Anti-IL-17A therapy protects against bone erosion in experimental models of rheumatoid arthritis

Cheng Chi Chao, Shi Juan Chen, Iannis Adamopoulos, Nicole Davis, Kyu Hong, Anna Vu, Sylvia Kwan, Laurence Fayadat-Dilman, Agelio Asio, Edward P. Bowman

Research output: Contribution to journalArticlepeer-review

49 Scopus citations


Interleukin-17A (IL-17A) is a pro-inflammatory cytokine secreted by a subset of memory T cells and other innate immune cells. It is associated with rheumatoid arthritis (RA) due to IL-17A expression in RA synovial fluid. The severe bone erosive rat adjuvant-induced arthritis (rAIA) and mouse collagen-induced arthritis (mCIA) models were used to address the therapeutic efficacy of anti-IL-17A treatment with a focused investigation on bone protection. In the rAIA model, treatment with anti-IL-17A completely alleviated arthritis, lowered the level of receptor activator of NFκB ligand (RANKL), and inhibited structural damage to the bones. In the mCIA model, IL-17A neutralization coincident with arthritis development or in mice with established arthritis diminished joint swelling by inhibiting disease initiation and progression. Intriguingly, even the few joints that became outwardly severely inflamed in the presence of an anti-IL-17A antagonist had diminished joint histopathology scores compared to severely inflamed, control-treated mice. The bone-preserving property correlated with decreased RANKL message in severely inflamed paws of arthritic mice. These data identify IL-17A as a key factor in inflammation-mediated bone destruction and support anti-IL-17A therapy for the treatment of inflammatory bone diseases such as RA.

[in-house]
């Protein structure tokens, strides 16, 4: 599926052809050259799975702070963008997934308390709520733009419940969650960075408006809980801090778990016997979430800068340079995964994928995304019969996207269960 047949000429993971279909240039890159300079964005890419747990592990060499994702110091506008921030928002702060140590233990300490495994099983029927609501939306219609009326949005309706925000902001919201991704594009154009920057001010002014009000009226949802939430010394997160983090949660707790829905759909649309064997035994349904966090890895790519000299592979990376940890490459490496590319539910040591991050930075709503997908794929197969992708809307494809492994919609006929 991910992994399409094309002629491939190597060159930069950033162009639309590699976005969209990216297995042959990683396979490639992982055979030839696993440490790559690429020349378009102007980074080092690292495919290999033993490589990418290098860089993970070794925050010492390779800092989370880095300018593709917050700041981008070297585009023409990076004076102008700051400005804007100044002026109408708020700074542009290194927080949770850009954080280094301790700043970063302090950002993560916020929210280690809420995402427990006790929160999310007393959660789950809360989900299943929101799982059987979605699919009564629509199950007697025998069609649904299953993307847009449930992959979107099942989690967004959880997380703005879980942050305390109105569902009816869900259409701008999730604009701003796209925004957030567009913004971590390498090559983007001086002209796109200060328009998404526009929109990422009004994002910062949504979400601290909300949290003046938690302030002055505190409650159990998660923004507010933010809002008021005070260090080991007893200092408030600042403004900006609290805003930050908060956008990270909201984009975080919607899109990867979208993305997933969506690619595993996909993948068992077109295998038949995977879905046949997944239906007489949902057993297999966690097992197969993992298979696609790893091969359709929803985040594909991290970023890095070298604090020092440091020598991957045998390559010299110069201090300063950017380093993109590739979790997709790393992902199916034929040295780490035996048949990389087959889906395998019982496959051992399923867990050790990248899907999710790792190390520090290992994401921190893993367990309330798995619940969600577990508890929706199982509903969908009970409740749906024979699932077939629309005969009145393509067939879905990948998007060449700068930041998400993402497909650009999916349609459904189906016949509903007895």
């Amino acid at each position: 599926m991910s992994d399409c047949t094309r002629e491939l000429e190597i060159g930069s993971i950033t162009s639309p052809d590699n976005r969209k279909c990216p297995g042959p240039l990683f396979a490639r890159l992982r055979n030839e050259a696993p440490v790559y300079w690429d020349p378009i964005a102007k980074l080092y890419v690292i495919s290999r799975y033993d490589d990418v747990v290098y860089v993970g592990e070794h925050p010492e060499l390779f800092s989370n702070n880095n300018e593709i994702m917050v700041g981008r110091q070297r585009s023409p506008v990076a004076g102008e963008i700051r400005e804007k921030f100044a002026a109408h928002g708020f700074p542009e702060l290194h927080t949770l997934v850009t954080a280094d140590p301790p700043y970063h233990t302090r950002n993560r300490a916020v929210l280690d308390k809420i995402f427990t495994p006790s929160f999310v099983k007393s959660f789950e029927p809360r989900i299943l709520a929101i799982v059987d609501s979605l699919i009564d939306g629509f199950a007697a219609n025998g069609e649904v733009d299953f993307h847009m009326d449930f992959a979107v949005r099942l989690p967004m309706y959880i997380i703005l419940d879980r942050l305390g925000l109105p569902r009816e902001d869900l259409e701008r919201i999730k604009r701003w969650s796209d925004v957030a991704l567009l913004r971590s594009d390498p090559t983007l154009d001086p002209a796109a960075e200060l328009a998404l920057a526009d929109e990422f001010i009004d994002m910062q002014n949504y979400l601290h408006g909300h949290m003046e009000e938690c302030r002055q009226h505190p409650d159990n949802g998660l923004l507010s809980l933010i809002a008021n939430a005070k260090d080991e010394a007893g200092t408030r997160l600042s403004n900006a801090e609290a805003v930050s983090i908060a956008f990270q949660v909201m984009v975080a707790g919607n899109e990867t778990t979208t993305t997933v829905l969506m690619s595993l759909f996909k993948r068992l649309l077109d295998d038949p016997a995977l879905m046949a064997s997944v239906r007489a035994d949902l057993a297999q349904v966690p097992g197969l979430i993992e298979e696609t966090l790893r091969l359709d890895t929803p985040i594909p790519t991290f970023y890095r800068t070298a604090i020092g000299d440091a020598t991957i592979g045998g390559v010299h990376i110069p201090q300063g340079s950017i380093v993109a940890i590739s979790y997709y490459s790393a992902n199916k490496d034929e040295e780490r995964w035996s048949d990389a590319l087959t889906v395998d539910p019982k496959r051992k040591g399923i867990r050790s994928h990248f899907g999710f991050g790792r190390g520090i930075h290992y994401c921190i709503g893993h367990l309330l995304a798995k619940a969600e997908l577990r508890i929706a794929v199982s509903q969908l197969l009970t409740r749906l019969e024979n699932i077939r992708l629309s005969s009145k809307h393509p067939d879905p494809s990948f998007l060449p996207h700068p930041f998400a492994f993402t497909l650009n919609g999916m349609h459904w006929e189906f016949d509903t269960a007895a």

Original languageEnglish (US)
Pages (from-to)243-252
Number of pages10
Issue number3
StatePublished - May 2011
Externally publishedYes


  • adjuvant-induced arthritis
  • collagen-induced arthritis
  • IL-17A
  • inflammation
  • rheumatoid arthritis

ASJC Scopus subject areas

  • Immunology and Allergy
  • Immunology


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